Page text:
How have you experienced God’s gift of his Son this Christmas?

In what ways are you still longing to experience the Word made flesh this Advent season?


  1. MaryBeth J December 13, 2016

    Beth, loved seeing your name at the top of a VA post. Beautifully written

    1. Beth December 13, 2016

      Thanks, Mary Beth! I love following your life on Insta, thankful for your kind words. 🙂

  2. Brittaney Chellsen December 13, 2016

    I really enjoyed reading this post, thank you for sharing a bit of your heart, experience and journey, Beth.

    It’s honestly nice to hear the “other” side- the story of the cross-cultural worker gone “home” and how the tables are turned now- Asia had become your home, new traditions were formed, Christmas- the whole idea and concept of Christmas had changed, or had taken on a new face… or perhaps you got to see another facet of it and have gained a deeper understanding of what Christmas is and its significance to you and not what the media and culture tells us about its significance.

    This will not be my first Christmas away from home, but it is my first Christmas in a place I am deciding to plant my feet and call home. It will also be my first Christmas after a hard year. Honestly, I was thinking about just spending Christmas in my room – what is Christmas anyways? Traditions here are different, culture is different, everything is different, the people who will be here, I am still getting to know and don’t have much emotional energy or desire to truly invest in at the moment (not completely anyways, I am very all or nothing… needing to learn balance.)

    But, thankfully, my perspective (and attitude) are changing and I am beginning to discover and recognize what’s important to me about Christmas- and beginning to try to “change” my idea of “What Christmas is” (cold weather, hot chocolate, candy canes, busyness, cookies, Christmas music played at church, choirs, children’s performances, light shows, get togethers and gift exchanges, the list can go on…) and grow accustomed to a new idea of what Christmas will be like here (hot weather with lots of rain- more like torrential downpours that come quickly and stop almost as quickly; shorts and t-shirts and flip-flops, sharing the traditions of Christmas that I love with others in my community, teaching others how to make paper snowflakes, perhaps a water fight or two, celebrating Christmas on the evening of the 24th, quietness) I am also beginning to form my own traditions (and made my own version of an Advent wreath because I realized that of the many Christmas traditions my family had, this is still one of my favorites and holds deep significance to me.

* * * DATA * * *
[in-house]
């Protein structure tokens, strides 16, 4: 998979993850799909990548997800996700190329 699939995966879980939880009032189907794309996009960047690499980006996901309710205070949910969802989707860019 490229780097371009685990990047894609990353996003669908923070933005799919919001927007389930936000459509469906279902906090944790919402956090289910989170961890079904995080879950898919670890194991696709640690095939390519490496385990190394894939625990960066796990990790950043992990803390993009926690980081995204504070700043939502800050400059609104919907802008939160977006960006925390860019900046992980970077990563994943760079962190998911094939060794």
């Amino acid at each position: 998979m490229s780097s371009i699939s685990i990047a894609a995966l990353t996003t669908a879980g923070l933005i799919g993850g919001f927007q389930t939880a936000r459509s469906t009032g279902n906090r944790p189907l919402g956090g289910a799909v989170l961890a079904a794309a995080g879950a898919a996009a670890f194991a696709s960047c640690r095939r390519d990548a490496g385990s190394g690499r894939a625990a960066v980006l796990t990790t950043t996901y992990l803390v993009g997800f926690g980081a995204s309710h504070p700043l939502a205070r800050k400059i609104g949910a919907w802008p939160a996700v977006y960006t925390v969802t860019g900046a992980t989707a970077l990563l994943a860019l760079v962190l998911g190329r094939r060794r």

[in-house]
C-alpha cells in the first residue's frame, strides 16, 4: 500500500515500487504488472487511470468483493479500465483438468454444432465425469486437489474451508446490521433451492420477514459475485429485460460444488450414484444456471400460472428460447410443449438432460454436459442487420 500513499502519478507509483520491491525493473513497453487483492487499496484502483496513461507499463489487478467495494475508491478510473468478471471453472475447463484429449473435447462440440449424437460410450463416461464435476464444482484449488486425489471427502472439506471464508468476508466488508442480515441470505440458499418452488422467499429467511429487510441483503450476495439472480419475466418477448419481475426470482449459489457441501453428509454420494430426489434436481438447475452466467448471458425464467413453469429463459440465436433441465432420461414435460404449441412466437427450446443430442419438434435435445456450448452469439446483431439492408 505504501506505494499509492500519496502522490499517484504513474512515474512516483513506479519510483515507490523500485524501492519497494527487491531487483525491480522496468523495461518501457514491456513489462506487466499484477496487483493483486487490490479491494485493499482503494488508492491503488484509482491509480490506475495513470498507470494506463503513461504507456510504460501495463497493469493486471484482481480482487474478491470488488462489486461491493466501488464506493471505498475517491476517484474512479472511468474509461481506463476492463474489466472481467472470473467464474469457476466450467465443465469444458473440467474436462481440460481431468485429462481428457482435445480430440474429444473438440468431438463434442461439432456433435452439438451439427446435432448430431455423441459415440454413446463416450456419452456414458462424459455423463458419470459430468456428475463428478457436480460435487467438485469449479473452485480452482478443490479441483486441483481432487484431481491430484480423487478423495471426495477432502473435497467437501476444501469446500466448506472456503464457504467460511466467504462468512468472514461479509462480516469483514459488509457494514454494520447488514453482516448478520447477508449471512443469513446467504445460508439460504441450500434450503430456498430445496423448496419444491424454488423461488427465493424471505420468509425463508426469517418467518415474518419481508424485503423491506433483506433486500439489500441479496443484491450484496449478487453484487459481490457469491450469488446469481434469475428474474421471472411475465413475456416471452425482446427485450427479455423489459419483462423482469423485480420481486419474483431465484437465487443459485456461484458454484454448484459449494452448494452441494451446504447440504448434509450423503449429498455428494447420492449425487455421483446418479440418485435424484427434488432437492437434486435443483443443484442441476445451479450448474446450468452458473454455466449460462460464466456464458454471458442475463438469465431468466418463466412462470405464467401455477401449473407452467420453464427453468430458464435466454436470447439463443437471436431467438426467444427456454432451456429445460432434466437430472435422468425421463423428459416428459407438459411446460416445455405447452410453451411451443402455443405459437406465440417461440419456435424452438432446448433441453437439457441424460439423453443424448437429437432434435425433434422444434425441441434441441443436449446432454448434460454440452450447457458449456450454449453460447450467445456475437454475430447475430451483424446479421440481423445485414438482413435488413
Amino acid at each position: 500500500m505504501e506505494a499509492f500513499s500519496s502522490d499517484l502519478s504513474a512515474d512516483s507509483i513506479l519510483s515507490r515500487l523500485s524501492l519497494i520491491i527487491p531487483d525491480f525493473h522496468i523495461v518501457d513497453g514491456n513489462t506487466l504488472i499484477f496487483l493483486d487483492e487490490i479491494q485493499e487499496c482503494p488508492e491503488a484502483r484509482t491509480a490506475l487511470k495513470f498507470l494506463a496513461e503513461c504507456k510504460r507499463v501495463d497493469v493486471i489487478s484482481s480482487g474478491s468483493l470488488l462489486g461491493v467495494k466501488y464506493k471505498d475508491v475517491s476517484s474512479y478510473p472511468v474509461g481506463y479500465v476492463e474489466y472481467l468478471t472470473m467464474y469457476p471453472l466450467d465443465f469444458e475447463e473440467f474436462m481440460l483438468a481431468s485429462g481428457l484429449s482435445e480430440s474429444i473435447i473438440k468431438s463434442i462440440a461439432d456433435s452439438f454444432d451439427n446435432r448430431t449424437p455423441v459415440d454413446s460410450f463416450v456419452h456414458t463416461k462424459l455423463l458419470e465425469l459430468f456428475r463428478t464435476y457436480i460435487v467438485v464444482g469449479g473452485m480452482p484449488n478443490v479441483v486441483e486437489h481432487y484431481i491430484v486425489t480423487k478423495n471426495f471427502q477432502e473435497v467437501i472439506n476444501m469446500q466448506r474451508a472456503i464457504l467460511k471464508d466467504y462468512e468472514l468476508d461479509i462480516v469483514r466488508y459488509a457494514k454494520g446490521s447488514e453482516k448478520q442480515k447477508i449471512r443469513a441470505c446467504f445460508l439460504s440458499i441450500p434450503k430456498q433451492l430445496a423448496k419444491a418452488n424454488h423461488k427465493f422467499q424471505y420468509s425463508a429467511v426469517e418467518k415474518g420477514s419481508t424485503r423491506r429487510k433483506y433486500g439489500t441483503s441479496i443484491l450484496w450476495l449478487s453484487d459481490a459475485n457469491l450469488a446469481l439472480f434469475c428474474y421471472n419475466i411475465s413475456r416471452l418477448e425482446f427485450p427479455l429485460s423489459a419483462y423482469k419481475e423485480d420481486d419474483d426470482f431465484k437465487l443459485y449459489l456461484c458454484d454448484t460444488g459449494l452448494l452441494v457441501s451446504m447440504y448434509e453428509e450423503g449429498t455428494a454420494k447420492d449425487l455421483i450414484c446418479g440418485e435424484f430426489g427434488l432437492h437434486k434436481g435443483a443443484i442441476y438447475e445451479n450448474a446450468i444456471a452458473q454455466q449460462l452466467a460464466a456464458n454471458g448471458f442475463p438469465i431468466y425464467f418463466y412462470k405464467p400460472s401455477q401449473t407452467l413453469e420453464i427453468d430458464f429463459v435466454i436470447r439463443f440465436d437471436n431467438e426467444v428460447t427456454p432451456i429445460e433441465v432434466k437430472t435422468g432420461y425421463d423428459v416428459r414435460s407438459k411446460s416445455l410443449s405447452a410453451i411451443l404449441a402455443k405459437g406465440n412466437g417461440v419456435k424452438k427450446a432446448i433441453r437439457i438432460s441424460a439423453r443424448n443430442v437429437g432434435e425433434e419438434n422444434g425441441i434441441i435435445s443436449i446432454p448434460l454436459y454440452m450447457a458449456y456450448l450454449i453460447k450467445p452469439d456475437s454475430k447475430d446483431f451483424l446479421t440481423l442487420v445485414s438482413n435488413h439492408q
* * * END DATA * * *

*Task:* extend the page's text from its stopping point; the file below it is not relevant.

After almost a novel’s worth of content written on this comment, to summarize things- I am realizing that change is a gift. As much as I cringe saying that. Change in geographical location, housing status, even relationship status, gives me a few choices- look to myself and focus on what I don’t have or what I’m missing (aka- self-pity) or throw myself on the God who chose to leave his geographical location, housing status, even his relationship status in a sense, to be with me. To sit with me. To love me. To relate with me. To hold me close and tell me I am not alone. Putting my focus on HIm changes the way I see things- Christmas was never about the lights, the noise, the food, the parties. Rather, it’s about Jesus, which, regardless of location, never changes.

    1. Beth December 14, 2016

      Thank you for reminding *me* that “change is a gift.” Self-pity is a trap that I’m all too susceptible to, and as you reminded me, Christmas is about Jesus. Period. So easy to say, but so hard to realize! I’m so thankful that my experience being back can help you in some way this season–it’s SO good to remind one another that it’s not all roses, wherever you are!
      Praying for you this season as you struggle to do what you can to be present, even when you don’t have the emotional energy to be all there. Goodness knows we’ve all been there: it’s HARD. God draws near to the broken-hearted, and I pray you will experience that in the midst of myriad changes this Christmas.